The dust seems to be settling on this issue, which I feel has been a bit of communications foul-up. I fully appreciate that some matters need to be kept in check until decisions are able to be made in public but once the media got hold of the story, and the announcement that Solihull Police Stations (amongst others) are to be closed it is quite understandable people would be concerned, especially as there was no context to the original announcement in Mid February.
There has now been a period of reflection, albeit with a several petitions organised by MP’s/Cllrs from area where stations are to be closed. The petition, and wealth of complaints, here in Solihull can claim to have had some success and now we have a lot more context to the situation.
Firstly, it has to be pointed out that Solihull Police Station is seriously underused. Perhaps more effort could have been made in recent years to find suitable partners to help share the building – thus pay rent. It is claimed (and I fully accept the figure) that the station has as much as 60 – 70% of empty space. I know the station was designed for late 1960’s/early 1970’s Warwickshire Constabulary Policing, with single men quarters on the top floor, a dancefloor with stage on the ground floor, a large canteen, officers mess, large social club, amongst other usage. Policing changed in the 1980’s/1990’s, even more so recently, therefore rendering asset management to be a serious subject.
My position is quite simple: We need main police station in Solihull. Therefore, it is about what replaces Solihull Police Station that concerns me, and the devil will be in the detail. A suitable base, meeting the needs of police officers and residents is essential.
I recently had the opportunity t address the Police and Crime Commissioners CEO, Jonathan Jardine, at a scrutiny board to repeat my views. We should not just accept that response and neighbourhood officers be scattered around, sharing bases with existing public sector bodies. Further, I mentioned the great work police do, in going to incidents where they put their own safety in danger – putting themselves in harms way – to serve the public. The incident of the poisoning of former Russian subjects in sleepy Salisbury is a case in point. Policing works better when a team of officers have a common purpose and help each other – I know that very well. Cop Culture is sometimes seen as bad thing. It is not, Cop Culture allows officers to attend incidents where they know they may be in harms way; to do the unthinkable and brave actions. Anyway, I go on here … (see featured image – these guys would crawl over broken glass to help each other and serve the public).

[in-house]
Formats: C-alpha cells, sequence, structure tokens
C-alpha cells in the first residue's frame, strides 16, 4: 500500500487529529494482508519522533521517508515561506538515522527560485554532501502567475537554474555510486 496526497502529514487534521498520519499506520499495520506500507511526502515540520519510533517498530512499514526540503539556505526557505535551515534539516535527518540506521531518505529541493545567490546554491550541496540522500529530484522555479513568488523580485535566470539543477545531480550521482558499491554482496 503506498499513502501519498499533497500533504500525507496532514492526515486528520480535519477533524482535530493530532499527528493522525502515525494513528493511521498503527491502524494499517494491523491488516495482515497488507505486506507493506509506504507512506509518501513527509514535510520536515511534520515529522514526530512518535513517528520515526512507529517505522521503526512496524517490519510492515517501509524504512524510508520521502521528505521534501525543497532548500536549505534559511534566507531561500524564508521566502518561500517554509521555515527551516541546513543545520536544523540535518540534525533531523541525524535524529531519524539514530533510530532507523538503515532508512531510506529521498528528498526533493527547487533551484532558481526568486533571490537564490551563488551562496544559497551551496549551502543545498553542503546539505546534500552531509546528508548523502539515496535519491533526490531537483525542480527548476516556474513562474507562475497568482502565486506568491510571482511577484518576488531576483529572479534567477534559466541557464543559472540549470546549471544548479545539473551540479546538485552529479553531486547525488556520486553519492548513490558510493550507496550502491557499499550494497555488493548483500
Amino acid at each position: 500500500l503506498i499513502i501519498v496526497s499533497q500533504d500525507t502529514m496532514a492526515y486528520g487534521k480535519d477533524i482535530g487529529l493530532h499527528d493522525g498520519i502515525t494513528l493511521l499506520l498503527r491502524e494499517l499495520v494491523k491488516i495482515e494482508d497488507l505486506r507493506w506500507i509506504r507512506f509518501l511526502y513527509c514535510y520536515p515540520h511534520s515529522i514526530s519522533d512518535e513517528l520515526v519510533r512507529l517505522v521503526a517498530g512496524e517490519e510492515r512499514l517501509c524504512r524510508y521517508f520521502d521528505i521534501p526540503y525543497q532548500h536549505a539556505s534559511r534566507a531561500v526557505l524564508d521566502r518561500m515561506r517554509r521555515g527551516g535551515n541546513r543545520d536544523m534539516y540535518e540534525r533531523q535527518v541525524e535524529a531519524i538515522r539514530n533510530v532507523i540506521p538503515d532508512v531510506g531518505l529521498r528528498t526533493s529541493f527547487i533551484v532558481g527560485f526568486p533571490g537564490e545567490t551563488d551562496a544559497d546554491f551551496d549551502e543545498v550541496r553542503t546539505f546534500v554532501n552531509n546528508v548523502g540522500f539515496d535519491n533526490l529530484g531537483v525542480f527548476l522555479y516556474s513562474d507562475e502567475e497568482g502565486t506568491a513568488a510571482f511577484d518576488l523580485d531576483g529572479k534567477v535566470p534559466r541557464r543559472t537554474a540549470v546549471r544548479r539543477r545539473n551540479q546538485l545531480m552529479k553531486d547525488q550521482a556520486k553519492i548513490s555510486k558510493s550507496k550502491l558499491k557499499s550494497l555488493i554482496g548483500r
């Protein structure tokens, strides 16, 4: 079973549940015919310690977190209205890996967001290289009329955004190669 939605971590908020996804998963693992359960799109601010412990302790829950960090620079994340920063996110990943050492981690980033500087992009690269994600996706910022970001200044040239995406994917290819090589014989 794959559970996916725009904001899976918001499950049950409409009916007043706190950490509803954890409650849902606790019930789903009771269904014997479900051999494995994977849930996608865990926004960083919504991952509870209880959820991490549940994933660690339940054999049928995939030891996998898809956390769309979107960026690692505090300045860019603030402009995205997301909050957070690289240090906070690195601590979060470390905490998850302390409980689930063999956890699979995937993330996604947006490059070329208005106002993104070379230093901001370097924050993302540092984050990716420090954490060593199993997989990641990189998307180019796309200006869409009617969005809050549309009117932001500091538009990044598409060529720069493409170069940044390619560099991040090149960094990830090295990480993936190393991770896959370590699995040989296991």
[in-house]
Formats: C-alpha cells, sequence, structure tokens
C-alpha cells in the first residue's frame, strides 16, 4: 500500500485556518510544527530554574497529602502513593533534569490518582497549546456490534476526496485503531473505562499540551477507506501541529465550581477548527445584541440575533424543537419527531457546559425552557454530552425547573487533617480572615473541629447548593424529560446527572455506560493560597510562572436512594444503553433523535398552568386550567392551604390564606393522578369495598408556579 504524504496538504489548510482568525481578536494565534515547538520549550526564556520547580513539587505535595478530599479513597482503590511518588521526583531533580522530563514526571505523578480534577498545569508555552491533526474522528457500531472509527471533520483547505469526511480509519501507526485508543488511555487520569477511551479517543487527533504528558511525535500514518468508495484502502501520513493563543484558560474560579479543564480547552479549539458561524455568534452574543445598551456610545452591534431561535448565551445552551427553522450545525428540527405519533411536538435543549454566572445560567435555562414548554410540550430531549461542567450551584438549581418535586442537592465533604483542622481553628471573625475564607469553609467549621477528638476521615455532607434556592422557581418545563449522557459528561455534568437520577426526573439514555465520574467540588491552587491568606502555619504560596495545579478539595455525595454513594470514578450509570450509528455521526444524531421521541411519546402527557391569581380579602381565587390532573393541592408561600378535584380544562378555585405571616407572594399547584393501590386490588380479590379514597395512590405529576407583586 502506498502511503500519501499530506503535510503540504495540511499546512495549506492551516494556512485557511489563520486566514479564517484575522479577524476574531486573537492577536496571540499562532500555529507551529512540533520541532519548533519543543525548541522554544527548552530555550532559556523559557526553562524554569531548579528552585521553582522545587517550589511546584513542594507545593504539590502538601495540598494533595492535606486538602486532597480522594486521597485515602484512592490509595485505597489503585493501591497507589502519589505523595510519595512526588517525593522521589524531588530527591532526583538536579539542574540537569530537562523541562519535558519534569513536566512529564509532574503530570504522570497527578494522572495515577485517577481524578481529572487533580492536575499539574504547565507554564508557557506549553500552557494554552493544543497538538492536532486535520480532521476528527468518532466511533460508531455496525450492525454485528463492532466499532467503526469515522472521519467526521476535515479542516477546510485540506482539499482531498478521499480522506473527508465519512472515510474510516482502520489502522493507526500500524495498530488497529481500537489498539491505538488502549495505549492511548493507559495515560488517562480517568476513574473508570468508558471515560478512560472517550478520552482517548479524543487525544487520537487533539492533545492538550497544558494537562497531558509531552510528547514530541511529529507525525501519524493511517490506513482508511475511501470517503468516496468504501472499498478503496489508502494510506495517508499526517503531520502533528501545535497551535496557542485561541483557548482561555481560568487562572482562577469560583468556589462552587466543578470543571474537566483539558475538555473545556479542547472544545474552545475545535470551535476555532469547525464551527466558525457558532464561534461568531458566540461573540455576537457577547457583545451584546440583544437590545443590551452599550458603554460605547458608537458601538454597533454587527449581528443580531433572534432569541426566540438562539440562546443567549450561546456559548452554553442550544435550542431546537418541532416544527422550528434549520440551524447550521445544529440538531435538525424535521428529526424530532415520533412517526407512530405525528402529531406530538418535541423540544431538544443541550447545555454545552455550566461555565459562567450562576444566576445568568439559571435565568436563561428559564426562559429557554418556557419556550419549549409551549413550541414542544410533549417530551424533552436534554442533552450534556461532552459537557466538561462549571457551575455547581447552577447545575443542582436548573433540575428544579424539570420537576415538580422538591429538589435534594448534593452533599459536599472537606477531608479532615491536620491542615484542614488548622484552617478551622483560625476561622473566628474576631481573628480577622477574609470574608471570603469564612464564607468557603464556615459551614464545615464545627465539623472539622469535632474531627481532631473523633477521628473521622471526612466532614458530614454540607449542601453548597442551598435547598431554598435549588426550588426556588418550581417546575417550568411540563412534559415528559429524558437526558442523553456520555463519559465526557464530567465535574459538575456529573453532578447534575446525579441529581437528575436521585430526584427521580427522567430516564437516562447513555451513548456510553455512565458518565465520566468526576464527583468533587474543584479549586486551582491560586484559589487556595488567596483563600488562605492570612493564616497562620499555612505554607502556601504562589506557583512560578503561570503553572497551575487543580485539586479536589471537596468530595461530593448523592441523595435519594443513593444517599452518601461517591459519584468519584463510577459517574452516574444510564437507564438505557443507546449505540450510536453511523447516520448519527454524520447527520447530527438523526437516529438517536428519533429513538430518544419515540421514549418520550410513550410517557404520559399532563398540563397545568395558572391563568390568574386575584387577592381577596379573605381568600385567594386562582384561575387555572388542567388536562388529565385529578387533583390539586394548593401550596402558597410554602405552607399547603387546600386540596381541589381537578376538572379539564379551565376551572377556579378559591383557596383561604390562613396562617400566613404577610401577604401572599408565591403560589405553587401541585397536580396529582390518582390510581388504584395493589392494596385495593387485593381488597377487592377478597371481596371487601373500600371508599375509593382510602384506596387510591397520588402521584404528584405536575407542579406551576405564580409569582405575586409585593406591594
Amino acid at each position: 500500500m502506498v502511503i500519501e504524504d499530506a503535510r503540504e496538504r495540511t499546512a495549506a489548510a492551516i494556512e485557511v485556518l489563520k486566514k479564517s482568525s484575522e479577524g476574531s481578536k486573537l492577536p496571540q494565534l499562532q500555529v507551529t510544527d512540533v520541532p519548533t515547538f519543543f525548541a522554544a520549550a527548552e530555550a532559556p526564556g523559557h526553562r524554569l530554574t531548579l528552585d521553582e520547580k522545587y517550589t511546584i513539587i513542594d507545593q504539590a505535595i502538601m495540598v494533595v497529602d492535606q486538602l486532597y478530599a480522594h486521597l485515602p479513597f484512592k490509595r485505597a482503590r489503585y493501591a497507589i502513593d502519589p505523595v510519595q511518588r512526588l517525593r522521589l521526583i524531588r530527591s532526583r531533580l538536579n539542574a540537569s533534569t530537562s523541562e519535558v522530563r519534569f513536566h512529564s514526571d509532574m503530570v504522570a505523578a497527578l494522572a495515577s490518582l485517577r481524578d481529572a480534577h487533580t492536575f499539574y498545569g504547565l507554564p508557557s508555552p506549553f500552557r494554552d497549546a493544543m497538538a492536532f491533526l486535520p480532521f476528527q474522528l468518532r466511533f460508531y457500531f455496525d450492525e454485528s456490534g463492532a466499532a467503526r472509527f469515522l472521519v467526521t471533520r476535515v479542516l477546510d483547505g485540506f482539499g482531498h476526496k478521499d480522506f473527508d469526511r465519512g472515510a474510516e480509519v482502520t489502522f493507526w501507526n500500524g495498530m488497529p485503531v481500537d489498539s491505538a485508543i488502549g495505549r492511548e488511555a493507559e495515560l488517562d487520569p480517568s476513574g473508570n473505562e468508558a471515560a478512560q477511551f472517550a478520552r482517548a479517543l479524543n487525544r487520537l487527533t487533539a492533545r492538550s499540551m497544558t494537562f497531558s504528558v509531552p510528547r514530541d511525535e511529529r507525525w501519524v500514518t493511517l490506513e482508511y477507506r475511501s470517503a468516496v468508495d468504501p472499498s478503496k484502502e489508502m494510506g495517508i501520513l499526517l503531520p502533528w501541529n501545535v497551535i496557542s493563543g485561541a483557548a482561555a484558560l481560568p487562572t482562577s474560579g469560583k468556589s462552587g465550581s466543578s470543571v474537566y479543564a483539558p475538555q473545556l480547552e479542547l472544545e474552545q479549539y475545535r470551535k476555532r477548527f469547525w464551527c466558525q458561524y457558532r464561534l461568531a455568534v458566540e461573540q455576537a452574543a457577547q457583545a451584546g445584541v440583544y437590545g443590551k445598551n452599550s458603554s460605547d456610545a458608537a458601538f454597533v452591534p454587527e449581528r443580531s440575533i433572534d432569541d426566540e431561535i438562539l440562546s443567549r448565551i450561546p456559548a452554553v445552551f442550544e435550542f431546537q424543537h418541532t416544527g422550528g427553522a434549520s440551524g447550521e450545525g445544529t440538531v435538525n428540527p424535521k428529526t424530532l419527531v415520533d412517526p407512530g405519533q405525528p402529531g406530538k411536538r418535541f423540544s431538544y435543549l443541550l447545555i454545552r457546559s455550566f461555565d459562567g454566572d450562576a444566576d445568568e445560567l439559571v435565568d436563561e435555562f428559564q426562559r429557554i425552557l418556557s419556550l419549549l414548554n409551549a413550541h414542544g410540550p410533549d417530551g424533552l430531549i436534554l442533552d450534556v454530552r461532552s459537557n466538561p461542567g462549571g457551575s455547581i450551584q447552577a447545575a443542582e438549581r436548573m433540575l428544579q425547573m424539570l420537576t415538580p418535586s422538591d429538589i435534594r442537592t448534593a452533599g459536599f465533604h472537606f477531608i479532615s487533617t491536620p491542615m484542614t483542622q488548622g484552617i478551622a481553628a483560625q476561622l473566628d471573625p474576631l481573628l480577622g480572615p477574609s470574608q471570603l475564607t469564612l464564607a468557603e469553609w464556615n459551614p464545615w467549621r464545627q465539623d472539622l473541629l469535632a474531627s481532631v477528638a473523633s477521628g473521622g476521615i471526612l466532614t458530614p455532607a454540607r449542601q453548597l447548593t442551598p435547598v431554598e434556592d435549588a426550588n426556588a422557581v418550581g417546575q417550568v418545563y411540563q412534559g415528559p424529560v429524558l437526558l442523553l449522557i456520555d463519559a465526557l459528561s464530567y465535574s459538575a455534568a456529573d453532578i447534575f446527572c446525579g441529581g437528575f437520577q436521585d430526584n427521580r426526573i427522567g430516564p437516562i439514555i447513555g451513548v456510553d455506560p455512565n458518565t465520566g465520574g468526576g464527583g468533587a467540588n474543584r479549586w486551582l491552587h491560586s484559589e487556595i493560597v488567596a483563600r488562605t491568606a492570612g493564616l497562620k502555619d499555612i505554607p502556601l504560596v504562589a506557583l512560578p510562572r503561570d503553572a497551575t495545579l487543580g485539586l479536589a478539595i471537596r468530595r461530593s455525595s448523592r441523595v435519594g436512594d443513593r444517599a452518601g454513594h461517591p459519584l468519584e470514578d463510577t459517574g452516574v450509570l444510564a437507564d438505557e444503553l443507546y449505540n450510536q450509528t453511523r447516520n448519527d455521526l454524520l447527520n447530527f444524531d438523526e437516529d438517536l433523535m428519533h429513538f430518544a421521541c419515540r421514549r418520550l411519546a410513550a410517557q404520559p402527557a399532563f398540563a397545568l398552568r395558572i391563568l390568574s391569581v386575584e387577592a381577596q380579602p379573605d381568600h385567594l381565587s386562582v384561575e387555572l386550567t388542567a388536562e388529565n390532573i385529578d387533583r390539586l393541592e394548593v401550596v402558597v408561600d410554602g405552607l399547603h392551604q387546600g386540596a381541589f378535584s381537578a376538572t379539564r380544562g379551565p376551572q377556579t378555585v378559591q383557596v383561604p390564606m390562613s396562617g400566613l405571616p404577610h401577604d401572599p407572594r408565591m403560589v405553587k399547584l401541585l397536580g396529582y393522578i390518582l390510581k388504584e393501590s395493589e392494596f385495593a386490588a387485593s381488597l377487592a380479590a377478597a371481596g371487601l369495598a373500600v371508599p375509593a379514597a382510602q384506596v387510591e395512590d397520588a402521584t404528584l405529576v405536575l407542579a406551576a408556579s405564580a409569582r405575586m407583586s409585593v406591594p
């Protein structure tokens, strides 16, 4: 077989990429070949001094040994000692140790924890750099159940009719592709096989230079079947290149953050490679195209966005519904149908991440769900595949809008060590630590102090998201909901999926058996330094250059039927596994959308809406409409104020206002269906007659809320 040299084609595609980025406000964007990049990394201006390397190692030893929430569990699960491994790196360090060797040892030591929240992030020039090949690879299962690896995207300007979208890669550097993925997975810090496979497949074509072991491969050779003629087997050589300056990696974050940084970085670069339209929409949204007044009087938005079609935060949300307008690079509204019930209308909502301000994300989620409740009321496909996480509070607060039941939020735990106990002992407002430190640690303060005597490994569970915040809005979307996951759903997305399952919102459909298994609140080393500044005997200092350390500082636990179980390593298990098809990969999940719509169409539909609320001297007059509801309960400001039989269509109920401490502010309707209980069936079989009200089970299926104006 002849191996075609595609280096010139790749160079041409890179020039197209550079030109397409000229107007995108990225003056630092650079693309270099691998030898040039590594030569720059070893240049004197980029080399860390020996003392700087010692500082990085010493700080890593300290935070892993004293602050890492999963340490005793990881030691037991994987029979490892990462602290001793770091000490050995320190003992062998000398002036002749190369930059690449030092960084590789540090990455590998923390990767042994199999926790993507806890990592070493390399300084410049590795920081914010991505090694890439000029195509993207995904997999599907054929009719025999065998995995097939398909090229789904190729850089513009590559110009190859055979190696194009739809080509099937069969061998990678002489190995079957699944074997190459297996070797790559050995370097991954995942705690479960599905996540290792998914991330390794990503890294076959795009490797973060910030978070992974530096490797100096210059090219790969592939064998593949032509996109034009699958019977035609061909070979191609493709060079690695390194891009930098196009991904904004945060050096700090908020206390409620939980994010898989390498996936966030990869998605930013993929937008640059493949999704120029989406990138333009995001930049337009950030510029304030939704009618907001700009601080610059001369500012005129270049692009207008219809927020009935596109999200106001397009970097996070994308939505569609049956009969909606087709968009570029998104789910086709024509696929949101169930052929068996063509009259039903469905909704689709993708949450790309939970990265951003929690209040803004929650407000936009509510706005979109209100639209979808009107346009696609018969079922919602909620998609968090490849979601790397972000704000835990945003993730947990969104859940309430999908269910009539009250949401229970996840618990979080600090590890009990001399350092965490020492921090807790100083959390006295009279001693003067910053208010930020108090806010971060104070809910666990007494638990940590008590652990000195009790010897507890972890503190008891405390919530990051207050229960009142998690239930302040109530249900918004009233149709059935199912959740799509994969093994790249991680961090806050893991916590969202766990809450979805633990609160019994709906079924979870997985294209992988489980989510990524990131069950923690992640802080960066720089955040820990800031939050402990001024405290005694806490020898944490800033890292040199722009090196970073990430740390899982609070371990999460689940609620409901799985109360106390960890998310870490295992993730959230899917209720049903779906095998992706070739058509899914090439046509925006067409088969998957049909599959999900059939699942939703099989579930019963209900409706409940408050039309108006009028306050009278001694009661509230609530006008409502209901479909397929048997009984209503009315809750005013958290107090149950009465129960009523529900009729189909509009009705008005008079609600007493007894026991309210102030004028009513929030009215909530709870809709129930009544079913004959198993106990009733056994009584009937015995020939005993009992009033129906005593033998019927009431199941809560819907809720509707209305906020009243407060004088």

I have posted here the recommendations from The Councils Cabinet meeting, held on 8 March (these were endorsed at the following scrutiny committee meeting): Extract from the Cabinet 8 March Re Solihull Police station
I have though copied the recommendations here:
(i) That the commitment of West Midlands Police and Crime Commissioner to defer any decision on the closure of Solihull Police Station pending public consultation on relocation to alternative premises be noted and welcomed;
(ii) That an immediate response be sought to a number of questions that the announcement has raised including: clarity on the number of police officers available in Solihull, location of custody suites and the continuation of a customer facing presence in central Solihull;
(iii) That assurance be sought from the West Midlands Police and Crime Commissioner that Solihull residents would directly benefit from the investment in additional frontline policing;
(iv) That the West Midlands Police and Crime Commissioner be made aware of the Council’s concern about the degradation in police response and support in Solihull over the last 12 months;
(v) That consideration be given to the options for colocation of police officers within Council buildings on the understanding that there is a financial contribution to the Council and that colocation would have to be of benefit to the residents of Solihull; and
(vi) That the West Midlands Police and Crime Commissioner be asked to make a commitment to work with the Council regarding the disposal of the building as this is an important location in the town centre Strategy and should be considered as part of the one public estate initiative to support the Council’s strategic objectives.
Finally, I post a letter from the Chief Constable, Dave Thompson. The letter is clear in that efficiency savings are going to happen. It does though reassure me that the people of Solihull will be listened to when more information and detail about what any replacement station is going to look like. As stated before, the devil will be in the detail: West Midlands Police Estates
I would like to know your thoughts. Please do not hesitate to make them on this post or send via email to me at email@example.com
Ps. Featured image is Uniform Mike, Operational Support Unit, taken June 1989.